Developing a Global Mindset for Leaders – the Interplay of Individual and Organisational Practices

Leaders with a global mindset are equipped with the managerial competence to address the increased strategic and cultural complexity of contemporary organisations (Kuada, 2016).


Emerging research emphasises that global mindset emanates from the managerial practices of individuals in combination with their organisational context (Reiche, Bird, Mendenhall, & Osland, 2017).

Professor Nielsen (Aalborg University) explores this notion by identifying the individual and organisational enablers that work in tandem to support global mindset. In doing so, this research creates an actionable ‘roadmap’ for firms who are seeking to drive global mindset capability development within their leaders and organisations.

Aim

This study aimed to explore individual managerial practices (actions and behaviors of the individual manager) and organisational practices (corporate-wide systems and processes) that enable global mindset development.

Method

The researcher conducted a three-year case study of 200 middle managers in a medium sized Danish multi-national technical wholesaler, Solar A/S.

A series of rigorous research techniques were used to collect data:

  1. Participant observation of 200 managers at strategy seminars, meetings and leadership development programs.
  2. Participating observation which involved active participation in leadership development work with employees (e.g. facilitating workshops).
  3. Interviews with 25 middle managers.
  4. Archival research of meeting minutes, internal databases, intranet entries, and other company surveys.
Findings and implications for leaders:

The researchers identified four accelerators that provide both organisations and individuals with opportunities to enact managerial global mindset behaviours. This was based on verbatim quotes collected from participants through observation and interview.

  1. Strategic dialogue and co-creation. Access to and involvement in group-level decision-making enables strategic global mindset practices, when facing the local-global divide and supports organisational standardisation. Example: “We would like to have… cross-border workshops, where people with the same disciplines can talk to each other.”
  2. Interactional synergy. Voluntary involvement in communities of practices, allowing for global mindset practices such as cross-function and cross-country knowledge sharing. Example: “I think we should network more with our ‘colleague-competitors’ and try to learn from them.”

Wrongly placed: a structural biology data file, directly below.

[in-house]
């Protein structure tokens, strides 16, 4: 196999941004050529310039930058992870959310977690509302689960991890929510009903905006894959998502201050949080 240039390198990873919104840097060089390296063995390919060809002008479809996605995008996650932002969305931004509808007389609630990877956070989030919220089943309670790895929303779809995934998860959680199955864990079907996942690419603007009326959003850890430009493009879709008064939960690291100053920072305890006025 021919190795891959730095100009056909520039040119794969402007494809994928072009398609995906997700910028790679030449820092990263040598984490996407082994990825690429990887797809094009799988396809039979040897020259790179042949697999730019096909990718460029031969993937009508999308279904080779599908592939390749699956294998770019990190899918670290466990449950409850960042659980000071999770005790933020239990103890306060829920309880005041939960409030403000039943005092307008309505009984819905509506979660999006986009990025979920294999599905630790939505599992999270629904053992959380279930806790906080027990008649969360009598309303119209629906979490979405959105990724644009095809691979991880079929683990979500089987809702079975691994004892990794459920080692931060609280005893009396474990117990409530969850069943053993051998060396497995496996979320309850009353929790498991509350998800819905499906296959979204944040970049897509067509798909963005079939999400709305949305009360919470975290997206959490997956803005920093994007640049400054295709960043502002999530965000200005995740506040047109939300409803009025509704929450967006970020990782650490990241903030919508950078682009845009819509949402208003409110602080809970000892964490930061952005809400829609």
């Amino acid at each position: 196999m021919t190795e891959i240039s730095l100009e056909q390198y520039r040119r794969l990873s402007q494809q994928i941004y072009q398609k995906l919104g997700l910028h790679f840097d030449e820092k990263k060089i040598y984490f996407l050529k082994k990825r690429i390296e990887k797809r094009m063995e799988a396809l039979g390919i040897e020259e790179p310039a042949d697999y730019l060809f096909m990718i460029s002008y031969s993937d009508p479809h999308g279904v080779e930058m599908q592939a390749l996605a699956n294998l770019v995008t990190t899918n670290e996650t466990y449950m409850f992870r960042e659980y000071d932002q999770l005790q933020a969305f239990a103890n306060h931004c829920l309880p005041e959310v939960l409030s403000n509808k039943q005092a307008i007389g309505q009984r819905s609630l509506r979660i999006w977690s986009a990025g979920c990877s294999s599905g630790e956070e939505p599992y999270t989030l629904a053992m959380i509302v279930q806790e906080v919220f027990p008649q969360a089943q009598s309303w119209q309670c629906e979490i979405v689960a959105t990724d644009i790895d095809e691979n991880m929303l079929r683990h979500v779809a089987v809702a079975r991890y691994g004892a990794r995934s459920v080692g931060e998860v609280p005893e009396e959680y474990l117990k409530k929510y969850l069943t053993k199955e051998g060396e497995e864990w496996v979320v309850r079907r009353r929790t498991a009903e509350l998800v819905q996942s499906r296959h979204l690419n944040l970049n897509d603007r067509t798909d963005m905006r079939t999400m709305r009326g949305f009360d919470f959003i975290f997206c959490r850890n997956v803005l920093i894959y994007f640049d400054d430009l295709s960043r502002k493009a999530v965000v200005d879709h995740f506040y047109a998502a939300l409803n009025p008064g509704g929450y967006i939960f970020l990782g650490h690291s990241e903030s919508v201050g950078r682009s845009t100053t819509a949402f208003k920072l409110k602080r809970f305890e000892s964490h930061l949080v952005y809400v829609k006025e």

3. Cohesion through imagination. Fostering the group feeling across borders and being cognisant of other languages and cultural barriers. Example: “The employer branding campaign increases the visibility of the fact that you are actually part of an international company, that you are part of a larger family.”
  4. Performance flexibility and mobility. Support of cross-border career opportunities and socialisation of newcomers, managerial and non-managerial employees. Example: ”I have created a map with pictures and names and telephone numbers… and job descriptions. So, if someone who works with pricing in Holland needs to talk to somebody who works with pricing in Norway that is already kind of established.”

This provides two key actionable insights for organisations and their leaders:

  1. Global mindset as a collective capacity. Global mindset is an interaction of individual behaviour with organisational processes and objectives, and is only connected to performance to the extent that it is enacted. By viewing the concept through this lens we are able to create an actionable roadmap for managers and organisations. Organisations should review their internal processes to align with accelerators that enable the enactment of a global mindset. Managers should seek to understand their part in global mindset development and emphasise practices across the organisation.
  2. Paying attention to the ‘local’ aspects of global practice. It is important to understand how “local” is integrated into the global mindset. Organisations and managers should appreciate the need for both corporate-wide compliance and standardisation, along with understanding local specificities and realities. This mix between local and global forces is central to securing and driving ongoing business strategy performance.
References

Kuada, J. (2016). Global mindsets: Exploration and perspectives. London: Routledge.

Reiche, B. S., Bird, A., Mendenhall, M. E., & Osland, J. S. (2017). Contextuailzing leadership: A typology of global leadership roles. Journal of International Business Studies, 48(5), 552-572.


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